On Saturday afternoon, protesters signed a petition to try to stop the tank from getting town approval. According to Astrig Tanguay, 45, of Searsport, the petition will ask that the town declare a moratorium on building tanks until an impact study can be conducted.
Tanguay, a local business owner, fears the huge tank will dramatically increase truck traffic and make coastal Route 1 less desirable for tourists to drive on. If traffic gets rerouted, Searsport businesses might miss out on tourists’ shopping stops.

“A lot of people still come through here to get to Mount Desert Island. If this tank is built, they might go through Bangor,” she said.

David Berg, 66, of Searsport had a similar complaint.

“I moved here from New York because of the natural beauty. This will ruin it. This is so different from the tanks already at Mack Point,” Berg said at the protest.

Berg also worried about the safety of having a large propane tank in town.

The company proposing the tank, DCP Midstream, responded to protesters’ worries about safety, truck traffic and how large the tank would be in a full-page advertisement in the Bangor Daily on Saturday.

According to the company, the tank would add 50 truck trips a day in the town. The tank would have tree buffers and wouldn’t stand out much more than the tanks already at the site, the company president, Bill Waldheim, wrote to Searsport residents in the ad. Waldheim also said that federal and local regulations would ensure that the tank is safe and not emitting too much noise, light or odor. The company wrote that Maine is dependent on propane and needs a supply in the area.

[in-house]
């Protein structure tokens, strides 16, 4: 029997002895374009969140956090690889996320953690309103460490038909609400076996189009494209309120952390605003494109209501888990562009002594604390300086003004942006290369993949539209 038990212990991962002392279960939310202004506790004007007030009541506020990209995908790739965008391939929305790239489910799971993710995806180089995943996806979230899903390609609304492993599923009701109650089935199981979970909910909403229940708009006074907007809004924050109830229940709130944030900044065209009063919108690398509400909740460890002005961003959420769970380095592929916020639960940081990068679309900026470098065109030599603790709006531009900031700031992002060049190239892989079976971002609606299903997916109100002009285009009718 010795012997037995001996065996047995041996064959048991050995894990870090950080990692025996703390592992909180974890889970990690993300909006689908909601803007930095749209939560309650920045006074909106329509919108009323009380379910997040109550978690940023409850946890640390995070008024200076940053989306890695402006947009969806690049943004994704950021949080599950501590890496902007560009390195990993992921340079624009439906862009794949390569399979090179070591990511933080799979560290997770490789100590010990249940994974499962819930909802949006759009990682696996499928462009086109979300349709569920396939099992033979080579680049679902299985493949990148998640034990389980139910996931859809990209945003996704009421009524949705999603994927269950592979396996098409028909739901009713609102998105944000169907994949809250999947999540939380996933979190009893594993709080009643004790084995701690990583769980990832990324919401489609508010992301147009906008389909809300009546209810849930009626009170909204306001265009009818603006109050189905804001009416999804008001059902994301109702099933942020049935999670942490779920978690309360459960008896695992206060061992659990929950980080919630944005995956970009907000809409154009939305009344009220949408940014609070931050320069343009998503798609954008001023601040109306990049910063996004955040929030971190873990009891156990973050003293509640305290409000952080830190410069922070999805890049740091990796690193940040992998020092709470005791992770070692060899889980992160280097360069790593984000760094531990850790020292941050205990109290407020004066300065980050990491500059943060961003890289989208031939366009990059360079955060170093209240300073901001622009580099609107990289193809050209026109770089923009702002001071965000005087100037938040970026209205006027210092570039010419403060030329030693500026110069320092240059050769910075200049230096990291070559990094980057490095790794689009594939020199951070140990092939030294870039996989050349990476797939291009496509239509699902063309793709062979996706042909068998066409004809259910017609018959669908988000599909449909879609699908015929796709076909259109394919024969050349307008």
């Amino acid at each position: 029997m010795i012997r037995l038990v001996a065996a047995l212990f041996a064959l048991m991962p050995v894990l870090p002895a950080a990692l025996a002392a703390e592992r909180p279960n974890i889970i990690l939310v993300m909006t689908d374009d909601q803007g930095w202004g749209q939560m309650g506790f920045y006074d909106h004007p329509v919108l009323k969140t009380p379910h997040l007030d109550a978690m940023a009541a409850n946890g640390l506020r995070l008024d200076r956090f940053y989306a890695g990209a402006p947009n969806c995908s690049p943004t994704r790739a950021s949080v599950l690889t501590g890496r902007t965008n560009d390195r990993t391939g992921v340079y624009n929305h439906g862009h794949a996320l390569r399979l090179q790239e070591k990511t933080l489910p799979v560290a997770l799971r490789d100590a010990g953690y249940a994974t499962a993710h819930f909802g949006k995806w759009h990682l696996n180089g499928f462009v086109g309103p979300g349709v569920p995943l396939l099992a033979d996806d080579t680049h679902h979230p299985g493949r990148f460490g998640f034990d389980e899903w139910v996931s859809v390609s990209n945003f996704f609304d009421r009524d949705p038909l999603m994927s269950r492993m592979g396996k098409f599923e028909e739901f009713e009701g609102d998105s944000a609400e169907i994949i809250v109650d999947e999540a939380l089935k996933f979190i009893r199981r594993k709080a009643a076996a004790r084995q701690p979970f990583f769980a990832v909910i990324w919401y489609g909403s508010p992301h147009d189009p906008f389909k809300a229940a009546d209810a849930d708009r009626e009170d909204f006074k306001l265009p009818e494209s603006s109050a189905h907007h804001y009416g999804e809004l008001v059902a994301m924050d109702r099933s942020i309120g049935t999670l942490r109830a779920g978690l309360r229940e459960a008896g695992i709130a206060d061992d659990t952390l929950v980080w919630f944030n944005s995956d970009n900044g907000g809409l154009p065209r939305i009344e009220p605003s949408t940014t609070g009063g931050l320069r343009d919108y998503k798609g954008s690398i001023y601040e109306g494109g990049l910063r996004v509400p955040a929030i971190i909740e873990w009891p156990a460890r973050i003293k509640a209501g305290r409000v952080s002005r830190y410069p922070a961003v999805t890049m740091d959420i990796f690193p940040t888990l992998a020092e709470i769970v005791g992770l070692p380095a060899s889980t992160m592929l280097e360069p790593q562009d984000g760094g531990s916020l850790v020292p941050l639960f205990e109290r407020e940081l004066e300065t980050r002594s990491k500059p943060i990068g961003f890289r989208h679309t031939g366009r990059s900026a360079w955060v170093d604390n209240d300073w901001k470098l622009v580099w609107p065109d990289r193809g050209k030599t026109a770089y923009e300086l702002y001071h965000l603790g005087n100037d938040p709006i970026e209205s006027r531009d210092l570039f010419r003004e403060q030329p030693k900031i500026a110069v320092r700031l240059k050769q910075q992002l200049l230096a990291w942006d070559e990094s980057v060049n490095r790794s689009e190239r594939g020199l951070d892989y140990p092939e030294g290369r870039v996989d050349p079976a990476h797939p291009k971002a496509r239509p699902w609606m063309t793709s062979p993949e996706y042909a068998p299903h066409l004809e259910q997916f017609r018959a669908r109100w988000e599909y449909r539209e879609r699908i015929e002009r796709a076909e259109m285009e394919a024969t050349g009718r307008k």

Protesters plan to present the petition to stop the project to the town on Dec. 13.
END OF ARTICLE

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MORE INFO:  http//www.penbay.org/dcp 

Nov 19, 2011

If you love Penobscot Bay, come to Searsport today at 1pm. Stand up against DCP's LPG Gas tank plan! (picture is crude approximatiion).
Where: 1pm Route 1 and Station Avenue - just past the Irving Oil station.
The forest next to you is the one that DCP Midstream gas company wants to flatten and replace with the biggest liquified gas tank in the northeast United States. Got drums? Good! Bring'em! Signs  guitars songs..Bring them Speak for the forest, the bay and the people

Nov 16, 2011

Belfasters speak out against DCP supertank plan. Audio.

At the November 15, 2011  Belfast City Council Meeting, three Belfast residents spoke out with their concerns about the proposed LPG super tank in nearby Searsport. And the City Councilors listened and replied. Listen to them, below.

City Council members questioned the speakers and  raised their own questions and concerns about how the project is moving along under the radar and whether or not the entire decision, with its many implications for Belfast, and other towns up and down Penobscot Bay, should rest with the small town of Searsport.
 RECORDINGS

Council meeting introduction and Jane Sanford of Belfast(2 minutes)


Phyllis Coelho of Belfast  (5 minutes)

Belfast councilors discuss issues raised by Sanford and Coelho (15 minutes)